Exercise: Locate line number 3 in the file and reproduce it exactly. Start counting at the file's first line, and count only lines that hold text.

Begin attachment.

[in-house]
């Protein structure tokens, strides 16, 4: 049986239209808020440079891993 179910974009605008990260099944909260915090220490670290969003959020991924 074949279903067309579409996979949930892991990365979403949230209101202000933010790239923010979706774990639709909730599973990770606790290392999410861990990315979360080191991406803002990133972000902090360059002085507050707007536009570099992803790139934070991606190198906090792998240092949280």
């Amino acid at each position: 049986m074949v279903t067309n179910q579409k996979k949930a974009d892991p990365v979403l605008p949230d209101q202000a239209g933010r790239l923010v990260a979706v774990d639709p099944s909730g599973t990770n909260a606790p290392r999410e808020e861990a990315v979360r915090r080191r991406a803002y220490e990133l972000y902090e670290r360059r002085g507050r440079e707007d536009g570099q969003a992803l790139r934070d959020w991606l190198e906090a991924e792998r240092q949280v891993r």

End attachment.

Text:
């Amino acid at each position: 049986m074949v279903t067309n179910q579409k996979k949930a974009d892991p990365v979403l605008p949230d209101q202000a239209g933010r790239l923010v990260a979706v774990d639709p099944s909730g599973t990770n909260a606790p290392r999410e808020e861990a990315v979360r915090r080191r991406a803002y220490e990133l972000y902090e670290r360059r002085g507050r440079e707007d536009g570099q969003a992803l790139r934070d959020w991606l190198e906090a991924e792998r240092q949280v891993r």